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Maloney Statement on Historic Supreme Court Ruling for LGBTQ Workers

Jun 15, 2020
Press Release

Maloney Statement on Historic Supreme Court Ruling for LGBTQ Workers

Newburgh, NY – Today, in a historic 6 to 3 ruling, the Supreme Court affirmed that Title VII of the Civil Rights Act of 1964 extends employment nondiscrimination protections to LGBTQ workers. Rep. Sean Patrick Maloney (NY-18), New York’s first out Member of Congress, released the following statement:

“This is a historic day. The Supreme Court has finally recognized what so many of us know to be true – in America, no worker should be fired or denied a job just because of who they are or who they love,” said Rep. Sean Patrick Maloney. “Mark my words: this victory is just the beginning. The Senate needs to pass the Equality Act and codify full protections under the law for all LGBTQ Americans.”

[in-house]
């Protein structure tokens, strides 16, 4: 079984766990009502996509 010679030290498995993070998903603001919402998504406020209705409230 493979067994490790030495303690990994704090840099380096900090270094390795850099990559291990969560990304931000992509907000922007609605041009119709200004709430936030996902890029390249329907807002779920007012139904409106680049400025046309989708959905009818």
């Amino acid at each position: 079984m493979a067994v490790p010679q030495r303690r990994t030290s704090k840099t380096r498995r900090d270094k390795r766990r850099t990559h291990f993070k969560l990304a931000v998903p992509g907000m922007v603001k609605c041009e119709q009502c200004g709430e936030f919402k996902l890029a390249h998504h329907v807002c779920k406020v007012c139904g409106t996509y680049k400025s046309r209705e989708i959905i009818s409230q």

Title VII of the Civil Rights Act of 1964 prohibits employment discrimination based on race, religion, national origin and sex. The ruling today extends protections on the basis of sex to a person’s sexual orientation and gender identity. Two cases, Bostock v. Clayton County, GA and Altitude Express Inc. v. Zarda, centered around workers fired for disclosing their sexual orientation in the workplace. A third case, R.G. & G.R. Harris Funeral Homes Inc. v. Equal Employment Opportunity Commission, centered on Aimee Stephens, who was fired from the funeral home she worked at after letting her employer know she intended to live truthfully as a transgender woman. Aimee died last month, before her case was decided.

In May of 2019, Rep. Maloney presided over the House passage of the Equality Act. This landmark legislation will extend existing civil rights protections in the Civil Rights Act of 1964, the Fair Housing Act, the Equal Credit Opportunity Act, the Jury Selection and Services Act, and other federal employment laws to cover sexual orientation and gender identity. Currently, those laws protect people from discrimination based on race, color, national origin, and in most cases, sex, disability, and religion.